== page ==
JOINT BASE ELMENDORF-RICHARDSON, Alaska – On June 22, 1955, two Russian MiG 15’s from Siberia shot down a U.S. Navy plane flying a routine maritime patrol over the Bering Sea. It crash-landed on an ice shelf prompting fourteen Guardsmen from the First Scout Battalion to mount a rescue mission saving everyone on board.
On July 9, 2022, more than 67 years later, the Alaska State Office of Veterans Affairs will present medals to one veteran and 13 family representatives of the Alaska Army National Guard’s First Scouts.
The 2:15 p.m. ceremony will take place at the high school gym in Gambell, a St. Lawrence Island village located south of the Bering Strait and approximately eight miles from where the Lockheed P2V-5 Neptune crashed.
“In 1955 each member received a Letter of Appreciation for their actions,” said Verdie Bowen, director of the Office of Veterans Affairs, who explained that at the time there were no medals in the U.S. or National Guard inventory that could be awarded for their heroism.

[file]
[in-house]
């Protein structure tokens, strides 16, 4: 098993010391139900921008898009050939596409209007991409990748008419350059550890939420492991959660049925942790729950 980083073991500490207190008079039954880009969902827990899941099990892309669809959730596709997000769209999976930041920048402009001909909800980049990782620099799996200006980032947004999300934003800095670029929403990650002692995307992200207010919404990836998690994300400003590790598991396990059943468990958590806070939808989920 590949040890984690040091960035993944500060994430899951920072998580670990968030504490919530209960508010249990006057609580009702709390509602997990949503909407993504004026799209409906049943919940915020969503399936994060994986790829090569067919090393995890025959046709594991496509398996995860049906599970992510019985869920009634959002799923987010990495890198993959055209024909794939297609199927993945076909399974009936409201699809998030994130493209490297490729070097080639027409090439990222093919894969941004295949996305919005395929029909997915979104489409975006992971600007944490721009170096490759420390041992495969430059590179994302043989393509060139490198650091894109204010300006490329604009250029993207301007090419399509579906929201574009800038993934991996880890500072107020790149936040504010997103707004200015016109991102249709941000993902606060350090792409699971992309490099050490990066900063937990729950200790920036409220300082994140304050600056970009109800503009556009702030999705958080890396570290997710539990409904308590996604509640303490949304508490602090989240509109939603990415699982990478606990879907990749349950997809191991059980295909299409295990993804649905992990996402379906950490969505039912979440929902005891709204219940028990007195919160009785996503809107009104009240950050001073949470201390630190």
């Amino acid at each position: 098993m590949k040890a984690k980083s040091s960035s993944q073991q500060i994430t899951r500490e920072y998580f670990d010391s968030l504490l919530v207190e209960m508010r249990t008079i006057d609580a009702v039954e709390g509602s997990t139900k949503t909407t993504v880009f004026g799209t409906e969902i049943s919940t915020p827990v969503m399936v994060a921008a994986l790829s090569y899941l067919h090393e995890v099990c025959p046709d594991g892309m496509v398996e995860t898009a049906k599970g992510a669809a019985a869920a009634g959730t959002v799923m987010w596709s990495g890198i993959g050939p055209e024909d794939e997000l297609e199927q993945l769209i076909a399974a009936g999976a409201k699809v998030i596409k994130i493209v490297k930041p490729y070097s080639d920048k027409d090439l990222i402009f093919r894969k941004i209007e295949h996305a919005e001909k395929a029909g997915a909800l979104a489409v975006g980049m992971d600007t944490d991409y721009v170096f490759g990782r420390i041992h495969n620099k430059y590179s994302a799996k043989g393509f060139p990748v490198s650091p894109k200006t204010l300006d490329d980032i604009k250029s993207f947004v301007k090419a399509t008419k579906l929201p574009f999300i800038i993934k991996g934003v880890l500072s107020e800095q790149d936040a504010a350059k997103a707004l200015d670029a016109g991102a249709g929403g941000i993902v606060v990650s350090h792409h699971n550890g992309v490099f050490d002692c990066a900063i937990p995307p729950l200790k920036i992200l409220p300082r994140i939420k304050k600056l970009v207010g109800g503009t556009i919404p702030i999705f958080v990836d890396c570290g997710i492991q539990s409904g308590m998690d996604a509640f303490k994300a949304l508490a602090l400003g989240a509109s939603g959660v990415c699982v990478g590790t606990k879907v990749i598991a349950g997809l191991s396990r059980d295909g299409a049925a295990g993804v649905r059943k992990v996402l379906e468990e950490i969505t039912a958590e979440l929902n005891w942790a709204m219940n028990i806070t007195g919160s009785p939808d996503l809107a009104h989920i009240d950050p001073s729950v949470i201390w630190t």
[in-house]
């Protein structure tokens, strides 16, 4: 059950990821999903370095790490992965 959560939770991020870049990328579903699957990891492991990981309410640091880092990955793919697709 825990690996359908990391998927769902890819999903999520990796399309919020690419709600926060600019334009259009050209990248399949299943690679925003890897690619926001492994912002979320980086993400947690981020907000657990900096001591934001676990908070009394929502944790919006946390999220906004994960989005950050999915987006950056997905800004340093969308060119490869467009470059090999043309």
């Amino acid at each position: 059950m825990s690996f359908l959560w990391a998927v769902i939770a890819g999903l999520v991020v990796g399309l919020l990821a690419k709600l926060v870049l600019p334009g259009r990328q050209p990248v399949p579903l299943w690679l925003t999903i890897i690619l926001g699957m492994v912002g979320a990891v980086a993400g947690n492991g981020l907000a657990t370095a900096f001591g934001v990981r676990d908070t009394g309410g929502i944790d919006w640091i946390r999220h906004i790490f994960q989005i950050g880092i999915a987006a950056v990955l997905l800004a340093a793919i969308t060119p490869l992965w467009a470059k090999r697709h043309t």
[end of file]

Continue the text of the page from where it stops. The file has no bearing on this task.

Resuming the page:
The Guardsmen, Siberian Yupik Eskimos, responded to the crash site in umiaks, open boats with wooden frames and a covered by bearded seal or walrus hides.
The Alaska Heroism Medal citation states that the First Scouts mobilized and rescued the 11-member crew who received critical burns and gunshot and shrapnel wounds. The two MiG 15’s that shot down the Navy patrol plane, 40 miles off of Siberia and 200 miles west of Nome, remained overhead during the extraction.
“The community reached out requesting commendation that more accurately recognized the valor of these brave men,” said Bowen, stating that part of the Office of Veterans Affairs mission is to help veterans obtain earned military awards.
“No matter how long it takes, we are dedicated to honoring those that served with valor,” said Bowen.
During the Cold War, the 297th Infantry Scout Battalions operated from small villages in Northern and Western Alaska, constantly observing the Bering Sea coastline and often providing significant intelligence information.